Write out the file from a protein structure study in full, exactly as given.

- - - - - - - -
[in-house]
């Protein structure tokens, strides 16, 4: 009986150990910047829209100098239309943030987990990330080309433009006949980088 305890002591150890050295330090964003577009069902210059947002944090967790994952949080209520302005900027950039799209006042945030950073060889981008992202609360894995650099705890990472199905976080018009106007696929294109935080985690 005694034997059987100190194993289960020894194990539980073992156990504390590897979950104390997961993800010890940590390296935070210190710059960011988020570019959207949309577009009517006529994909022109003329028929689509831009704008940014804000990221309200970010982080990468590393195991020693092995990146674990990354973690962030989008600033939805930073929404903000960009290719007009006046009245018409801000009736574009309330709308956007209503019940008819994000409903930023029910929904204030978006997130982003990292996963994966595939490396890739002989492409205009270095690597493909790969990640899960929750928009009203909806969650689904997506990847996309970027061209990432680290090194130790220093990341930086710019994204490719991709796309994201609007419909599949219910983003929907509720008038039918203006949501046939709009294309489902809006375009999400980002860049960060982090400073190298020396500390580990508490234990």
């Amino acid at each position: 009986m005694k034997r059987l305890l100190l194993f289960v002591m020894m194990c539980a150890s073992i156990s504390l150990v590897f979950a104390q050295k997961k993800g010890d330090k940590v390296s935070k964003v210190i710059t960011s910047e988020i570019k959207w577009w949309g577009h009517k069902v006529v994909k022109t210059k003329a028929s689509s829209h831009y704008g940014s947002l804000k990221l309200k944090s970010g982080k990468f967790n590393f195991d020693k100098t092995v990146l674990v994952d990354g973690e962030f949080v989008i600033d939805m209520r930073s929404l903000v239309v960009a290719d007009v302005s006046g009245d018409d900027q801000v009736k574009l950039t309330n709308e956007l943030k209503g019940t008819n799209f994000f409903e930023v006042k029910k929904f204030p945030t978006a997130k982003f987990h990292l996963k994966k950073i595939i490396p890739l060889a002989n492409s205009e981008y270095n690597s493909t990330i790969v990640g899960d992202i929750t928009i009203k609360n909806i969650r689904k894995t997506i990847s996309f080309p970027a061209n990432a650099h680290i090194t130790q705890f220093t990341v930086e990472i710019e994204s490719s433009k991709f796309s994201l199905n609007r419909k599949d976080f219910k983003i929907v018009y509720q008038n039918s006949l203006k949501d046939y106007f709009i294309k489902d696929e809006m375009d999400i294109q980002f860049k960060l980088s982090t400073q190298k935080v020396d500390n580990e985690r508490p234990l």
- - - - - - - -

[in-house]
């Protein structure tokens, strides 16, 4: 009986150990910047829209100098239309943030987990990330080309433009006949980088 305890002591150890050295330090964003577009069902210059947002944090967790994952949080209520302005900027950039799209006042945030950073060889981008992202609360894995650099705890990472199905976080018009106007696929294109935080985690 005694034997059987100190194993289960020894194990539980073992156990504390590897979950104390997961993800010890940590390296935070210190710059960011988020570019959207949309577009009517006529994909022109003329028929689509831009704008940014804000990221309200970010982080990468590393195991020693092995990146674990990354973690962030989008600033939805930073929404903000960009290719007009006046009245018409801000009736574009309330709308956007209503019940008819994000409903930023029910929904204030978006997130982003990292996963994966595939490396890739002989492409205009270095690597493909790969990640899960929750928009009203909806969650689904997506990847996309970027061209990432680290090194130790220093990341930086710019994204490719991709796309994201609007419909599949219910983003929907509720008038039918203006949501046939709009294309489902809006375009999400980002860049960060982090400073190298020396500390580990508490234990």
């Amino acid at each position: 009986m005694k034997r059987l305890l100190l194993f289960v002591m020894m194990c539980a150890s073992i156990s504390l150990v590897f979950a104390q050295k997961k993800g010890d330090k940590v390296s935070k964003v210190i710059t960011s910047e988020i570019k959207w577009w949309g577009h009517k069902v006529v994909k022109t210059k003329a028929s689509s829209h831009y704008g940014s947002l804000k990221l309200k944090s970010g982080k990468f967790n590393f195991d020693k100098t092995v990146l674990v994952d990354g973690e962030f949080v989008i600033d939805m209520r930073s929404l903000v239309v960009a290719d007009v302005s006046g009245d018409d900027q801000v009736k574009l950039t309330n709308e956007l943030k209503g019940t008819n799209f994000f409903e930023v006042k029910k929904f204030p945030t978006a997130k982003f987990h990292l996963k994966k950073i595939i490396p890739l060889a002989n492409s205009e981008y270095n690597s493909t990330i790969v990640g899960d992202i929750t928009i009203k609360n909806i969650r689904k894995t997506i990847s996309f080309p970027a061209n990432a650099h680290i090194t130790q705890f220093t990341v930086e990472i710019e994204s490719s433009k991709f796309s994201l199905n609007r419909k599949d976080f219910k983003i929907v018009y509720q008038n039918s006949l203006k949501d046939y106007f709009i294309k489902d696929e809006m375009d999400i294109q980002f860049k960060l980088s982090t400073q190298k935080v020396d500390n580990e985690r508490p234990l």